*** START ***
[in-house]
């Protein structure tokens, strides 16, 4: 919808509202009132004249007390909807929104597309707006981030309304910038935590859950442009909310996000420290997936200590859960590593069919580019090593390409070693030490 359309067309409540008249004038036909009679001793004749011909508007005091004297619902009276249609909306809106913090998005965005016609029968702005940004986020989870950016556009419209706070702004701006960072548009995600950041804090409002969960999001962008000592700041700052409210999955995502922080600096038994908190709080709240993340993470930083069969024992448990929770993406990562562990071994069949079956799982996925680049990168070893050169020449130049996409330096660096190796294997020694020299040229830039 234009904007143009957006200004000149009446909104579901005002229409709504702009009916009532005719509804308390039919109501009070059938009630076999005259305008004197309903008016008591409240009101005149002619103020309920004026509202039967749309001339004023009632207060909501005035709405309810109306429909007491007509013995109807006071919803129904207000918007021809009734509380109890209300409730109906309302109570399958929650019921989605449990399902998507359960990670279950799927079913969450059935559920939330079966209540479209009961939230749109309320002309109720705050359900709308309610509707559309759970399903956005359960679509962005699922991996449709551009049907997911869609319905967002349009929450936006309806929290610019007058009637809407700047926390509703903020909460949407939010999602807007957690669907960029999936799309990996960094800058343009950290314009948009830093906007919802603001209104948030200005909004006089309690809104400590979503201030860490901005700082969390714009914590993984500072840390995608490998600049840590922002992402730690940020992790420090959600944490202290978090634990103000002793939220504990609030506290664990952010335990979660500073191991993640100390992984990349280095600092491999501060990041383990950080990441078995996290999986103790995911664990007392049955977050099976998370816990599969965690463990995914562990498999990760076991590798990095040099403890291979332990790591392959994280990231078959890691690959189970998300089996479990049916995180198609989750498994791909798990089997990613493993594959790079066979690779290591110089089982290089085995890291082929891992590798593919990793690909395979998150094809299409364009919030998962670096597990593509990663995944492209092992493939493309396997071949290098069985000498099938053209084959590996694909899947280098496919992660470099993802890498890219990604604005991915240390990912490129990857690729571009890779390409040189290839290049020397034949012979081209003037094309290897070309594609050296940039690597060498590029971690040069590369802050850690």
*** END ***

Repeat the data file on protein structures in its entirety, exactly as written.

[in-house]
């Protein structure tokens, strides 16, 4: 919808509202009132004249007390909807929104597309707006981030309304910038935590859950442009909310996000420290997936200590859960590593069919580019090593390409070693030490 359309067309409540008249004038036909009679001793004749011909508007005091004297619902009276249609909306809106913090998005965005016609029968702005940004986020989870950016556009419209706070702004701006960072548009995600950041804090409002969960999001962008000592700041700052409210999955995502922080600096038994908190709080709240993340993470930083069969024992448990929770993406990562562990071994069949079956799982996925680049990168070893050169020449130049996409330096660096190796294997020694020299040229830039 234009904007143009957006200004000149009446909104579901005002229409709504702009009916009532005719509804308390039919109501009070059938009630076999005259305008004197309903008016008591409240009101005149002619103020309920004026509202039967749309001339004023009632207060909501005035709405309810109306429909007491007509013995109807006071919803129904207000918007021809009734509380109890209300409730109906309302109570399958929650019921989605449990399902998507359960990670279950799927079913969450059935559920939330079966209540479209009961939230749109309320002309109720705050359900709308309610509707559309759970399903956005359960679509962005699922991996449709551009049907997911869609319905967002349009929450936006309806929290610019007058009637809407700047926390509703903020909460949407939010999602807007957690669907960029999936799309990996960094800058343009950290314009948009830093906007919802603001209104948030200005909004006089309690809104400590979503201030860490901005700082969390714009914590993984500072840390995608490998600049840590922002992402730690940020992790420090959600944490202290978090634990103000002793939220504990609030506290664990952010335990979660500073191991993640100390992984990349280095600092491999501060990041383990950080990441078995996290999986103790995911664990007392049955977050099976998370816990599969965690463990995914562990498999990760076991590798990095040099403890291979332990790591392959994280990231078959890691690959189970998300089996479990049916995180198609989750498994791909798990089997990613493993594959790079066979690779290591110089089982290089085995890291082929891992590798593919990793690909395979998150094809299409364009919030998962670096597990593509990663995944492209092992493939493309396997071949290098069985000498099938053209084959590996694909899947280098496919992660470099993802890498890219990604604005991915240390990912490129990857690729571009890779390409040189290839290049020397034949012979081209003037094309290897070309594609050296940039690597060498590029971690040069590369802050850690």